25Stratified SamplingThe elements within a stratum should be as homogeneous as possible, but the elements in different strata should be as heterogeneous as possible.The stratification variables should also be closely related to the characteristic of interest.Finally, the variables should decrease the cost of the stratification process by being easy to measure and apply.
26Stratified SamplingIn proportionate stratified sampling, the size of the sample drawn from each stratum is proportionate to the relative size of that stratum in the total population.In disproportionate stratified sampling, the size of the sample from each stratum is proportionate to the relative size of that stratum and to the standard deviation of the distribution of the characteristic of interest among all the elements in that stratum.
27A Graphical Illustration of Stratified Sampling Fig. 11.4ABCDE16111621271217223813182349141924510152025Randomly select a number from 1 to 5for each stratum, A to E. The resultingsample consists of population elements4, 7, 13, 19 and 21. Note, one elementis selected from each column.
28Cluster SamplingThe target population is first divided into mutually exclusive and collectively exhaustive subpopulations, or clusters.Then a random sample of clusters is selected, based on a probability sampling technique such as SRS.For each selected cluster, either all the elements are included in the sample (one-stage) or a sample of elements is drawn probabilistically (two-stage).
29Cluster SamplingElements within a cluster should be as heterogeneous as possible, but clusters themselves should be as homogeneous as possible. Ideally, each cluster should be a small-scale representation of the population.In probability proportionate to size sampling, the clusters are sampled with probability proportional to size. In the second stage, the probability of selecting a sampling unit in a selected cluster varies inversely with the size of the cluster.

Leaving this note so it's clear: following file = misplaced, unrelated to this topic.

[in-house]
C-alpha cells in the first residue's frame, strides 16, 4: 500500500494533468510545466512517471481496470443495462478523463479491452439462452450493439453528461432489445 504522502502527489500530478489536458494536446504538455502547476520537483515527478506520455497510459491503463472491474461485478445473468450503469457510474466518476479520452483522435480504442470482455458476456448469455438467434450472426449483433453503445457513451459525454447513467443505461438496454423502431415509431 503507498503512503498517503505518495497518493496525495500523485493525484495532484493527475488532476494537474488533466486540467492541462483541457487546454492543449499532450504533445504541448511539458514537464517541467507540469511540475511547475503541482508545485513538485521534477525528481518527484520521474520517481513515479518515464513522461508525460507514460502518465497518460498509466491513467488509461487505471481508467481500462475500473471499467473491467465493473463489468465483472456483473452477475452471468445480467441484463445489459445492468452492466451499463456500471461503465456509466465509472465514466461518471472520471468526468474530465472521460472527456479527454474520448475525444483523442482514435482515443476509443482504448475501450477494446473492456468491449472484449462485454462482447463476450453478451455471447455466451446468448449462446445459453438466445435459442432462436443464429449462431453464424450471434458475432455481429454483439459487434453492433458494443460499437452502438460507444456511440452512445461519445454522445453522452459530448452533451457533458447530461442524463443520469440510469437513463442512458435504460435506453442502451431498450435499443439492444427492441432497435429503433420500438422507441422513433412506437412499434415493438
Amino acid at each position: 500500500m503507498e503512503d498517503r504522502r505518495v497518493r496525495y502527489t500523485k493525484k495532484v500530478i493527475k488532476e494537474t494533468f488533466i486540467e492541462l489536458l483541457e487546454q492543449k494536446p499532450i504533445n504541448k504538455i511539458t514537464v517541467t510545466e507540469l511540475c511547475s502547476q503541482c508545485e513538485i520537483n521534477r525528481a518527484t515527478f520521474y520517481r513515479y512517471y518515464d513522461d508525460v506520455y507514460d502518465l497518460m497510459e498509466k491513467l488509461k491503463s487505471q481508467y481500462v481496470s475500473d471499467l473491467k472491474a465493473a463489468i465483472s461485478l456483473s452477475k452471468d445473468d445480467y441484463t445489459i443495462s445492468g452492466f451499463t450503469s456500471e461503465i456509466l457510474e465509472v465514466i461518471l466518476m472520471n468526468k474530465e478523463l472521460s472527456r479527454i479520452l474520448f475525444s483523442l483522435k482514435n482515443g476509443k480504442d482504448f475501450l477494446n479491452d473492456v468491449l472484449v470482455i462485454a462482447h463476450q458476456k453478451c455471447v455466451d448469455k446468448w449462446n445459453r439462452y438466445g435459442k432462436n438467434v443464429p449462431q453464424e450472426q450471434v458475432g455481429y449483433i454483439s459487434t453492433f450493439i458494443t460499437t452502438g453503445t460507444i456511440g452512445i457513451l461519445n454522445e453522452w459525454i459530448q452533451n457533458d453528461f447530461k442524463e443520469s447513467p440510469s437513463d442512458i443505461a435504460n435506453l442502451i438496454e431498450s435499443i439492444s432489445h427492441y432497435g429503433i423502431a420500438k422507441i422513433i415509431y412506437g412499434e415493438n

30A Graphical Illustration of Cluster Sampling (2-Stage) Fig. 11.4ABCDE16111621271217223813182349141924510152025Randomly select 3 clusters, B, D and E.Within each cluster, randomly select oneor two elements. The resulting sampleconsists of population elements 7, 18, 20, 21, and 23. Note, no elements are selected from clusters A and C.
31Types of Cluster Sampling Fig 11.5Cluster SamplingOne-StageSamplingMultistageTwo-StageSimple ClusterProbabilityProportionateto Size Sampling
32Strengths and Weaknesses of Basic Sampling Techniques Nonprobability SamplingConvenience samplingLeast expensive, leasttime-consuming, mostconvenientSelection bias, sample notrepresentative, not recommended fordescriptive or causal researchJudgmental samplingLow cost, convenient,not time-consumingDoes not allow generalization,subjectiveQuota samplingSample can be controlledfor certain characteristicsSelection bias, no assurance ofrepresentativenessSnowball samplingCan estimate rarecharacteristicsTime-consumingProbability samplingSimple random sampling(SRS)Easily understood,resultsprojectableDifficult to construct samplingframe, expensive,lower precision,no assurance ofrepresentativeness.Systematic samplingCan increaserepresentativeness,easier to implement thanSRS, sampling frame notnecessaryCan decreaseStratified samplingInclude all importantsubpopulations,precisionDifficult to select relevantstratification variables, not feasible tostratify on many variables, expensiveCluster samplingEasy to implement, costeffectiveImprecise, difficult to compute andinterpret resultsTable 11.3
33A Classification of Internet Sampling Fig. 11.6Internet SamplingOnline Intercept SamplingRecruited Online SamplingOther TechniquesNonrandomRandomPanelNonpanelRecruitedPanelsOpt-inOpt-in ListRentals